Imagine a spring being compressed (anticipation) before bouncing up and moving (movement). The spring is compressed as a preparation for the spring to be turned on logically, and smoother in the eyes of the viewer. Similarly, there is an example of the character stooping down to get ready to jump as mentioned above.

How does an Animation Studio use the Anticipation principle?
How does an Animation Studio use the Anticipation principle?

Guess what, with the example of anticipation in the image above, what action is the Bugs Bunny about to do?

By applying the principle of anticipation in motion, animators can infuse the “soul”, the vitality of the character, and the movement. The “rebound” of motion is thereby expressed (and sometimes amplified) in an attractive, eye-catching yet completely logical manner.

In many cases, anticipation can be combined with squash and stretch (the first of the 12 principles) to animate objects.

How does an Animation Studio use the Anticipation principle?
How does an Animation Studio use the Anticipation principle?

Anticipation is a very easy but powerful way to signal to your audience that something new is about to happen. Having the audience’s vision foreshadowed and prepared for something to come can make the animation viewing experience more enjoyable.

However, the essence of anticipation is not at all to break the “surprise” of the movement, but instead, to make the “surprise” element of the movement more interesting with anticipation. As a way to increase suspense (for the action that is about to happen), The audience watching the animation will therefore pay more attention to the action instead of missing it.

The most common application of anticipation is the “classical” method: “moving in the opposite direction first”. If the character is about to move to the left, it will be a natural movement if the character is leaning slightly to the right before.

How does an Animation Studio use the Anticipation principle?
How does an Animation Studio use the Anticipation principle?

However, this is only a fairly simple method of anticipation. The application of the “move to the opposite side” method is only basic, but nothing new and unique.

Sometimes animators need to be flexible in their application of anticipation, as in the following example, it makes sense for the character to blink slightly before turning their head in this case, instead of turning their head “in the direction” facing” mechanically.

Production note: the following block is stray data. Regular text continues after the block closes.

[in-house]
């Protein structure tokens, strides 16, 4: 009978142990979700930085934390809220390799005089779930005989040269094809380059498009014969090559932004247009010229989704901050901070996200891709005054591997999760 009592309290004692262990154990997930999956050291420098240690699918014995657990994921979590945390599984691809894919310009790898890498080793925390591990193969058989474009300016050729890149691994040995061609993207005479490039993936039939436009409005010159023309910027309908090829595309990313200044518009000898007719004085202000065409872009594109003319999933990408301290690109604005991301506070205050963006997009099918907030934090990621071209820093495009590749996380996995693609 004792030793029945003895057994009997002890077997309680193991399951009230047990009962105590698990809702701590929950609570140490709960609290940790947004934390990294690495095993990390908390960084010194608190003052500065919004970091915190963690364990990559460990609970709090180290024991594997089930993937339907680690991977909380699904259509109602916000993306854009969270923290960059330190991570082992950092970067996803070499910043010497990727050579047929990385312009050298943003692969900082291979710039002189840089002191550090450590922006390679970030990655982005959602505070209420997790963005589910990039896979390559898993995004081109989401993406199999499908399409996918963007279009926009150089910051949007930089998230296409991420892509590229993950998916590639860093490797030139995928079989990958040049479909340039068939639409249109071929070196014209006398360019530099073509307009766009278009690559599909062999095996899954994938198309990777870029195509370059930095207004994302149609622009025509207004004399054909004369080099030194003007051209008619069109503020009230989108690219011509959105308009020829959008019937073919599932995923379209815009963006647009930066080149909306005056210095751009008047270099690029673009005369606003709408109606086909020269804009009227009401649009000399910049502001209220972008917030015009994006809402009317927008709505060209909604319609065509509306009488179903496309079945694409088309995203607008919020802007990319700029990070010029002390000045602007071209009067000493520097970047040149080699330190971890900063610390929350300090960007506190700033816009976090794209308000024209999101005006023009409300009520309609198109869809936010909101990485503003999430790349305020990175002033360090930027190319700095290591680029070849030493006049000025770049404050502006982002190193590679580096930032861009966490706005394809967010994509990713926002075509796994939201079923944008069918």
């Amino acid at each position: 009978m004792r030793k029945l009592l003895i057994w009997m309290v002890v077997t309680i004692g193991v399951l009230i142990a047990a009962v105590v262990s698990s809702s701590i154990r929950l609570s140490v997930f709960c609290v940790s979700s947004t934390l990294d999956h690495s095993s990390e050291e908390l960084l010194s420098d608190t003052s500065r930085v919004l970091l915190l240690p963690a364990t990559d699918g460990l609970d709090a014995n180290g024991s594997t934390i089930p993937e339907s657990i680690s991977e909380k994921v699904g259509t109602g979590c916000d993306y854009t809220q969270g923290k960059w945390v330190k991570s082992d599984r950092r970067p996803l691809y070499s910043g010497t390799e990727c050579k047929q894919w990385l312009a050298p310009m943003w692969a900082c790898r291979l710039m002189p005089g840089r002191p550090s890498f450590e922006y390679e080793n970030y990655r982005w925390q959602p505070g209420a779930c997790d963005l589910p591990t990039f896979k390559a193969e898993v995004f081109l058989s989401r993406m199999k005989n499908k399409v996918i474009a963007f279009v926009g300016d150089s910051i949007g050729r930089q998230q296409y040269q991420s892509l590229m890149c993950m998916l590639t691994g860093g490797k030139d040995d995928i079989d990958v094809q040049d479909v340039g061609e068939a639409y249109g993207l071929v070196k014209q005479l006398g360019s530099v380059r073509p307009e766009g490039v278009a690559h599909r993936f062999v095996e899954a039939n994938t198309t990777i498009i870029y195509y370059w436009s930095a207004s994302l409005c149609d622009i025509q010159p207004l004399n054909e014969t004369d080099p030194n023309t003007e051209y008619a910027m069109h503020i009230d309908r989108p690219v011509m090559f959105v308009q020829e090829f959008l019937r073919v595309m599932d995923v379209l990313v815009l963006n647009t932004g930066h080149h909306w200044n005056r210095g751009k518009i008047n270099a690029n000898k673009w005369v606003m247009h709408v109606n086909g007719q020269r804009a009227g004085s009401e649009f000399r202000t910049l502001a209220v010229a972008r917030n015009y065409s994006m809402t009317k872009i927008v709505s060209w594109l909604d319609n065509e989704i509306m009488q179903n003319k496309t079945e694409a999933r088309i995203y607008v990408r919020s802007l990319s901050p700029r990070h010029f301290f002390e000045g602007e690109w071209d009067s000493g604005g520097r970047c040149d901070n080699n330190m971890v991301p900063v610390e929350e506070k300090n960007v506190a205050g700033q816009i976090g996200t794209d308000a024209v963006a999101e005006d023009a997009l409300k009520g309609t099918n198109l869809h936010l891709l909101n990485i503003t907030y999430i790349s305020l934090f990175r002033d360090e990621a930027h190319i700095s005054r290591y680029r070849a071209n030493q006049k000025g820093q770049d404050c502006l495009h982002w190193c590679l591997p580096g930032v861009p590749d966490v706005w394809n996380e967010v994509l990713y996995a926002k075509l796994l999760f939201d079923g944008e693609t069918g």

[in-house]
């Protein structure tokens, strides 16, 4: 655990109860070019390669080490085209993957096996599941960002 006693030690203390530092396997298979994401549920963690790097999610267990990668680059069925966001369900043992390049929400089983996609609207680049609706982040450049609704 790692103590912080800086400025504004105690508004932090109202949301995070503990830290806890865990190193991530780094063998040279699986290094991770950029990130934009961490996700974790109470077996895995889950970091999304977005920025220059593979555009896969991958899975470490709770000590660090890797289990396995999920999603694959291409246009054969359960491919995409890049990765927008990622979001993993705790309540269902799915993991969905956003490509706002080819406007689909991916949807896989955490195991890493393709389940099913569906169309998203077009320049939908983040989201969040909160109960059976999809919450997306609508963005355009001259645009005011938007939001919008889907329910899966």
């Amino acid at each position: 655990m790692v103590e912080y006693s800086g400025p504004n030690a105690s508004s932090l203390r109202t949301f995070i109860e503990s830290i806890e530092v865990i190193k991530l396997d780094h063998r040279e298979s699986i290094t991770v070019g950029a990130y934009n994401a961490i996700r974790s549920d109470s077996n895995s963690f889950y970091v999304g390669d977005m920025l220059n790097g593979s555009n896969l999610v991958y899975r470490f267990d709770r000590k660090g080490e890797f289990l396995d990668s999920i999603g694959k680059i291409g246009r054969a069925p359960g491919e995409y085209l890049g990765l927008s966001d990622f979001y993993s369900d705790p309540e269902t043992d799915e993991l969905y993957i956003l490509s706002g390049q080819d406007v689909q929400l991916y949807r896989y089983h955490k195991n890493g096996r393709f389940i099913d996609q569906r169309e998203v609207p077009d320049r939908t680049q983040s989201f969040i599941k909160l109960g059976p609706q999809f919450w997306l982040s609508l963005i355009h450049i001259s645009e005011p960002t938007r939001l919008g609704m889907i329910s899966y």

Notes in the application anticipation in an animation studio

From a physical perspective, the principle of anticipation can help an object express preparation, and store kinetic energy before starting to move (as in the jumping example mentioned above).

How does an Animation Studio use the Anticipation principle?
How does an Animation Studio use the Anticipation principle?

Some of the crucially important factors in applying anticipation that animators need to pay attention to are the mastery of timing, dynamics, velocity/acceleration, and the shape of the movement.

The anticipation and the movement need to match the above factors like a mathematical formula – so that the movement looks “real” and “believable” in the eyes of the viewer.

This flaw in animation can be pointed out in many places – with superhero cartoons being the most “typical” place. To make superheroes look like superheroes with superpowers, filmmakers often want them to be “faster” and “stronger”. This is completely understandable.

However, during the animation process, if the anticipation is reasonable (in which, there is the process of energy movement, motion acceleration, etc.), the character’s movement will lose logic and no longer be worthwhile. believe. Often the anticipation steps are insignificant, or too short. The movement of a superman would be more logical if anticipation was applied with calculation and logic behind it.

One of the ways animators can survey and gauge the anticipation of their own movements is by rewinding the action. In this situation, anticipation becomes follow-through. If the movement is a bit stiff and unreasonable, it is a sign that the anticipation of the movement is flawed, or needs correction.

Conclusion

As can be seen, anticipation is an important principle of motion. Animost animation studio hopes this article will bring you the necessary knowledge for animators in the application of 12 basic principles.

Next time we continue this topic, Animost will take a closer look at the next principle: Staging.